I am teasing you because I want to make that point with your readers that it all matters. I worked with Mark Victor Hansen. He flew me in to do some strategy with his book, The One Minute Millionaire that he did with Robert Allen. I want to share with you one of the things that Mark Victor Hansen told me about Chicken Soup for the Soul that had sold 85 million books. Here’s what he told me, “Jill, you know why you’re in this room around this table? When I wrote Chicken Soup for the Soul and we were starting and nobody knew who we were or what that book was, we did every little radio interview in every little city that you’ve never heard of. We woke up at 4:00 in the morning. We did small papers and big papers. We did everything. We kept saying, ‘Yes.’ That is what drove our franchise, our 85 million book sales. I know the power of publicity.”
Here’s what I want to say. Yes, it’s the cumulative effect. Sometimes you’ll get a huge amount of book sales and you’ll see a spike in your web stats immediately. I’ve seen that a lot. It’s a yes-and. You’ll see speaking engagement leads come from it. You’ll see name recognition increase. You’ll see trust in the marketplace, which you can’t exactly measure. If they’ve heard your name a number of times, your trust factor is going up. It’s the opportunity to leave legacy for people to find quotes about you in places that you’ve been interviewed. I got on a call with someone on a podcast. He said, “I listened to your interview with a woman Aldana.”
I didn’t even remember the interview but somehow they found that on YouTube because Aldana posted it. What I’m finding is people will find you in all kinds of ways and all kinds of places. People go to my website, they’ll see I spoke on stage with Tony Robbins, but then they’ll see a Facebook interview I did live with Jack Canfield of Chicken Soup for the Soul saying, “Give me three publicity strategies you love.” You never know where people are going to find you, how they’re going to relate to you, but one thing I’ll tell you for sure is that your name recognition, that credibility factor, that visibility factor, you could not buy it because it replicates and grows in value.
It’s a little bit of the more you get, the more you get. It’s not always about the volume. Sometimes one podcast you’ll be amazed. All of a sudden, a client will come through that. Somebody will have heard you and said, “I want to talk to you about your services besides just the book.” The book is a way that your revenues are going to increase. In my virtual publicity course, I have this particular strategy about sending out an announcement. That’s not a press release, but an announcement which you all can use as authors. You’re going to send out an announcement that your book is coming out, then that it’s out, and that it reached number one bestseller status because I know that will happen for you.
In one of my announcements, one of the places I say is to make sure to post it in your university alumni. Their magazine is a great place that most people forget about. I did that with Get Noticed… Get Referrals came out. The next thing I know, I get a call from San Antonio, Texas from a gentleman who says, “I saw you got a new book out. Congratulations. I bought it. I see that you do PR consulting and I’d love to do that with you.” The next thing I know that was a $6,000 VIP day. This guy bought a $21 book. Because of that, they called me and hired me. That would not have happened if I didn’t have publicity, which didn’t cost me anything.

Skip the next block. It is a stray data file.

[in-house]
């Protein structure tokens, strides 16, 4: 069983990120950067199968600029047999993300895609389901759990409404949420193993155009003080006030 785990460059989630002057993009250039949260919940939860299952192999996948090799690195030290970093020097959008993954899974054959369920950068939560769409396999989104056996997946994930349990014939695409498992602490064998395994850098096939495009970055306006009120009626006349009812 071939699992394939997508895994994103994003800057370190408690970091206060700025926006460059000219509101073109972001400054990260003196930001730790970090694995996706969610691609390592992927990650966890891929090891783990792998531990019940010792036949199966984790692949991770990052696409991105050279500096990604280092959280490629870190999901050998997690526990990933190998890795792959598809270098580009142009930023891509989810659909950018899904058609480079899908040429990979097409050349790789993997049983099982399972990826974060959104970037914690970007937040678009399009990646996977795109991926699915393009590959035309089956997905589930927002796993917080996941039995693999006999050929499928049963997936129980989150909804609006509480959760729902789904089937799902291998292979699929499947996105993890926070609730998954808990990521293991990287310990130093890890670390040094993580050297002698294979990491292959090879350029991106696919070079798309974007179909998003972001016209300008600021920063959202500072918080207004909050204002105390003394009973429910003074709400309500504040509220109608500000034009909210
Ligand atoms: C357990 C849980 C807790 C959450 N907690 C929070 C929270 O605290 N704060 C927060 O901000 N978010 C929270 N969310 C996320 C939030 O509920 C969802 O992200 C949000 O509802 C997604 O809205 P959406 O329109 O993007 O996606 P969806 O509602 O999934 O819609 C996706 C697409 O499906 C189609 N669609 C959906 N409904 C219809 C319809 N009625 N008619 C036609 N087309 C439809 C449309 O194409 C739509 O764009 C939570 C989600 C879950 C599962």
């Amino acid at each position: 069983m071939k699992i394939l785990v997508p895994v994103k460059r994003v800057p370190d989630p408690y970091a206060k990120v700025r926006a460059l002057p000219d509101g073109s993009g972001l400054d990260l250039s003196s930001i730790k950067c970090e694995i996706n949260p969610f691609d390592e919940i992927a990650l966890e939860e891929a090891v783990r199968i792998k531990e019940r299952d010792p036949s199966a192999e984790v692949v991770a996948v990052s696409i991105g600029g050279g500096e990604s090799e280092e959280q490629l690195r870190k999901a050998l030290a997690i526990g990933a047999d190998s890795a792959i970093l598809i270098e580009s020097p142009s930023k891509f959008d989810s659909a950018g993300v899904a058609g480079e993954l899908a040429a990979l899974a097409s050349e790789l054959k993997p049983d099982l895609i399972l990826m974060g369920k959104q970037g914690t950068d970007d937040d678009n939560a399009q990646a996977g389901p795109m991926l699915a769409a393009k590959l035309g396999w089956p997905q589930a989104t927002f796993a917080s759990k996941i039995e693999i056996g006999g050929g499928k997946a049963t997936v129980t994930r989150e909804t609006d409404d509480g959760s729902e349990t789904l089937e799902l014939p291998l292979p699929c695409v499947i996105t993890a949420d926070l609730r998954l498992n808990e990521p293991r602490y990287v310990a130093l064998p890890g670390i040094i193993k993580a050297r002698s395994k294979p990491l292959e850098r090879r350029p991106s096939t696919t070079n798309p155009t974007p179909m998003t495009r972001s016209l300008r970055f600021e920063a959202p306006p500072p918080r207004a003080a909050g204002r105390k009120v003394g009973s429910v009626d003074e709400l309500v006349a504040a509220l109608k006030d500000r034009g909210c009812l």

It was a free listing in my alumni magazine. Look for the ways that you can announce your books in every association you’re a member of. In your private Facebook groups, LinkedIn groups, in all your social media, put it in there, get the buzz going. Even if it now is announcing that the book is coming out. I don’t care if it’s a year from now, you don’t need to tell them that. Just say, “I’m the author of an upcoming book,” and then fill in the blank. That’s a good way to get it done.
I want to call out here because something you’re saying is important and relevant. It’s not about getting the big Oprah booking or the big national interview on whatever. There’s a cumulative effect that comes with consistency. That comes with a steady, consistent effort of putting yourself out there, putting the book out there, connecting your message to the market, connecting your message to the conversation that’s going on in the news or whatever that might look like. That’s a valuable point that you bring up. I know that a lot of times, back when Oprah was on every day, I would ask people, “What would be a big publicity win in terms of promoting your book?” Without fail, they would say, “Getting on Oprah.” I started framing the question, “Besides getting on Oprah, what would be a big win?” It is because it was common. People can make that mistake of looking at those big boulder achievements when a lot of times, if you have enough grains of sand, you can still fill up that jar.
You guys all have to know this. It’s called everything matters, everything counts, small, big, large announcements, mentions, one-liners, keep the visibility building activities going. That includes your local Chamber of Commerce, all your memberships. Look to see where else you can be doing announcements. Where else can you get your word out about something? I always love something that I learned from one of my coaches. I’m having a Kindness Summit and I want 100 people there. I have to reach out to 10 people to do 10 things to get 100 people there. Break it down into small measurable sets of activities that you can do daily. If you want to do one hour a week of visibility building activities called publicity, you must dedicate at least that to it. I know you have it. I know you’ve got that time. You’re going to have a lot of fun doing it because you get to be on podcasts. It’s a delightful experience to take all of your information and expand it.
I’ll tell you what, anyone who doesn’t have an hour a week to devote to publicity probably didn’t finish their book because it takes more than an hour a week to do that. Since we’re talking about all these things a person can do, and I know you have this great publicity crash course that I’m going to have you tell people about next. Tell us a little bit about the difference between hiring a publicist and doing it yourself. I know you work in both ways with people. What would you say are some of the key differences if somebody was thinking about going which way they should go?